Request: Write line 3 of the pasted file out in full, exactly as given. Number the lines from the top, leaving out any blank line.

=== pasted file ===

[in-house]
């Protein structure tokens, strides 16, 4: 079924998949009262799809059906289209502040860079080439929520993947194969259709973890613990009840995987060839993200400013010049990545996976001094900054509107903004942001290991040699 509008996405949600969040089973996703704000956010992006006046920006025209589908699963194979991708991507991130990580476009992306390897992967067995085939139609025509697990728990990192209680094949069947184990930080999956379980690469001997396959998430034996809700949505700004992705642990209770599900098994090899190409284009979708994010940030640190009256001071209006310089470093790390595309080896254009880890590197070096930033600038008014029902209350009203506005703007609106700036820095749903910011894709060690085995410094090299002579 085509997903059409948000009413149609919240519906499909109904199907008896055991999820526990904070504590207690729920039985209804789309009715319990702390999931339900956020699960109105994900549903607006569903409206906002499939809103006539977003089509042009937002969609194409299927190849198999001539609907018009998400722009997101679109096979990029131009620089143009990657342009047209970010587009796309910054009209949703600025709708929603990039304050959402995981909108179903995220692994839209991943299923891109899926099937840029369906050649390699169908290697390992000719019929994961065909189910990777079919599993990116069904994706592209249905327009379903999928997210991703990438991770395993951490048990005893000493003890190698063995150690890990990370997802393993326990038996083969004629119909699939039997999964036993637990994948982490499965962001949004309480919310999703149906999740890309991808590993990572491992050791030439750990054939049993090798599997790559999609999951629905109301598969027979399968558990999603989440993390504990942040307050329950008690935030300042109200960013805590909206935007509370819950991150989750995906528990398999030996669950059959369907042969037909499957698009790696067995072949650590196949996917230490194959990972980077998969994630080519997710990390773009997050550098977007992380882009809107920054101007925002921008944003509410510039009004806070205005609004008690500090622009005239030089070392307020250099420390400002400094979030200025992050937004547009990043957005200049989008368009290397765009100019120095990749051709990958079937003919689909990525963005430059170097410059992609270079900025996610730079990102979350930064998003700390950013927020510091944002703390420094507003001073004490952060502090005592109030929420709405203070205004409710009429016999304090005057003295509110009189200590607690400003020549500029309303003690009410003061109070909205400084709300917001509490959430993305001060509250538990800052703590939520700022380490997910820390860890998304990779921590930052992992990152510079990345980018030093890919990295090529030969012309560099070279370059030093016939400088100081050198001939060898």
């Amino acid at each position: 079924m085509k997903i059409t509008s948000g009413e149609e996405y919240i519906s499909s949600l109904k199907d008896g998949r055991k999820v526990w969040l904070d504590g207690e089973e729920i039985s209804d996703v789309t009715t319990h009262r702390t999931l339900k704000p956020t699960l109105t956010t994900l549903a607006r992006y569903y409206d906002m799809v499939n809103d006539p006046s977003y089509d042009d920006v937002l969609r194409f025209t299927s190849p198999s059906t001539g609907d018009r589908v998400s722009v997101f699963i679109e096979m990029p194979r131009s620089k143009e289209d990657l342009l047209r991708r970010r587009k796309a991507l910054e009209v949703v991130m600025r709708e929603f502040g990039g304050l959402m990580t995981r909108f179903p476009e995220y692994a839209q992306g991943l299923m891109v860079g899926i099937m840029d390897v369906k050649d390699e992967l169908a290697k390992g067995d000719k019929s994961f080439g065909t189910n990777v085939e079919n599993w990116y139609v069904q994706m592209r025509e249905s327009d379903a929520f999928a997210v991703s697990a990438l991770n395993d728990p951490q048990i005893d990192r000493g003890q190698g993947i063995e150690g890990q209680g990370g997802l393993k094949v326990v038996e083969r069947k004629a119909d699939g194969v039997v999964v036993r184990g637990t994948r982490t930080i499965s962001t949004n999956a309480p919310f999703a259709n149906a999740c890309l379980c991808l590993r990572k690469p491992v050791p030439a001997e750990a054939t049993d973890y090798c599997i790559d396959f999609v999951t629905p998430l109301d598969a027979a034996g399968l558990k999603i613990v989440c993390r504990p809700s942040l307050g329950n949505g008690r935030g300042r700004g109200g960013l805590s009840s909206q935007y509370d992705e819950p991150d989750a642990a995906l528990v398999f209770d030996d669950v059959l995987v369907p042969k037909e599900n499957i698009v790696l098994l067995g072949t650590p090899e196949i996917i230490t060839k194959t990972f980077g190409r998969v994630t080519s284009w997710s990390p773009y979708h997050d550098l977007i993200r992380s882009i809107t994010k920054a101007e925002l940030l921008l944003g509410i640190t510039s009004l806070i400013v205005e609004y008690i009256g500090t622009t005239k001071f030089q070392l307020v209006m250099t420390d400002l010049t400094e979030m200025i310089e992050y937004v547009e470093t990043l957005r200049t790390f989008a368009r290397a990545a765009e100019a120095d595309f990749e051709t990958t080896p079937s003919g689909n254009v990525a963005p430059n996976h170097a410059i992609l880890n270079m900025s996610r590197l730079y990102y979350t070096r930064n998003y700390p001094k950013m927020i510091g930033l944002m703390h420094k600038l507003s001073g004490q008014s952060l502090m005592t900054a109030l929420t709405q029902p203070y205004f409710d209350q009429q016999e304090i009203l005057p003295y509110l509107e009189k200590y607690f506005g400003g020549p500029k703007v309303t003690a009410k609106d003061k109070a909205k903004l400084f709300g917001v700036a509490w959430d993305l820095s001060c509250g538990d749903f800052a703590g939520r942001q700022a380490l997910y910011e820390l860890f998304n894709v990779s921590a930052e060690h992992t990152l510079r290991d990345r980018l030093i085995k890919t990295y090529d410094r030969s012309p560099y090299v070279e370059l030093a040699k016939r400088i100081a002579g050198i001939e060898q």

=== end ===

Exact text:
């Amino acid at each position: 079924m085509k997903i059409t509008s948000g009413e149609e996405y919240i519906s499909s949600l109904k199907d008896g998949r055991k999820v526990w969040l904070d504590g207690e089973e729920i039985s209804d996703v789309t009715t319990h009262r702390t999931l339900k704000p956020t699960l109105t956010t994900l549903a607006r992006y569903y409206d906002m799809v499939n809103d006539p006046s977003y089509d042009d920006v937002l969609r194409f025209t299927s190849p198999s059906t001539g609907d018009r589908v998400s722009v997101f699963i679109e096979m990029p194979r131009s620089k143009e289209d990657l342009l047209r991708r970010r587009k796309a991507l910054e009209v949703v991130m600025r709708e929603f502040g990039g304050l959402m990580t995981r909108f179903p476009e995220y692994a839209q992306g991943l299923m891109v860079g899926i099937m840029d390897v369906k050649d390699e992967l169908a290697k390992g067995d000719k019929s994961f080439g065909t189910n990777v085939e079919n599993w990116y139609v069904q994706m592209r025509e249905s327009d379903a929520f999928a997210v991703s697990a990438l991770n395993d728990p951490q048990i005893d990192r000493g003890q190698g993947i063995e150690g890990q209680g990370g997802l393993k094949v326990v038996e083969r069947k004629a119909d699939g194969v039997v999964v036993r184990g637990t994948r982490t930080i499965s962001t949004n999956a309480p919310f999703a259709n149906a999740c890309l379980c991808l590993r990572k690469p491992v050791p030439a001997e750990a054939t049993d973890y090798c599997i790559d396959f999609v999951t629905p998430l109301d598969a027979a034996g399968l558990k999603i613990v989440c993390r504990p809700s942040l307050g329950n949505g008690r935030g300042r700004g109200g960013l805590s009840s909206q935007y509370d992705e819950p991150d989750a642990a995906l528990v398999f209770d030996d669950v059959l995987v369907p042969k037909e599900n499957i698009v790696l098994l067995g072949t650590p090899e196949i996917i230490t060839k194959t990972f980077g190409r998969v994630t080519s284009w997710s990390p773009y979708h997050d550098l977007i993200r992380s882009i809107t994010k920054a101007e925002l940030l921008l944003g509410i640190t510039s009004l806070i400013v205005e609004y008690i009256g500090t622009t005239k001071f030089q070392l307020v209006m250099t420390d400002l010049t400094e979030m200025i310089e992050y937004v547009e470093t990043l957005r200049t790390f989008a368009r290397a990545a765009e100019a120095d595309f990749e051709t990958t080896p079937s003919g689909n254009v990525a963005p430059n996976h170097a410059i992609l880890n270079m900025s996610r590197l730079y990102y979350t070096r930064n998003y700390p001094k950013m927020i510091g930033l944002m703390h420094k600038l507003s001073g004490q008014s952060l502090m005592t900054a109030l929420t709405q029902p203070y205004f409710d209350q009429q016999e304090i009203l005057p003295y509110l509107e009189k200590y607690f506005g400003g020549p500029k703007v309303t003690a009410k609106d003061k109070a909205k903004l400084f709300g917001v700036a509490w959430d993305l820095s001060c509250g538990d749903f800052a703590g939520r942001q700022a380490l997910y910011e820390l860890f998304n894709v990779s921590a930052e060690h992992t990152l510079r290991d990345r980018l030093i085995k890919t990295y090529d410094r030969s012309p560099y090299v070279e370059l030093a040699k016939r400088i100081a002579g050198i001939e060898q």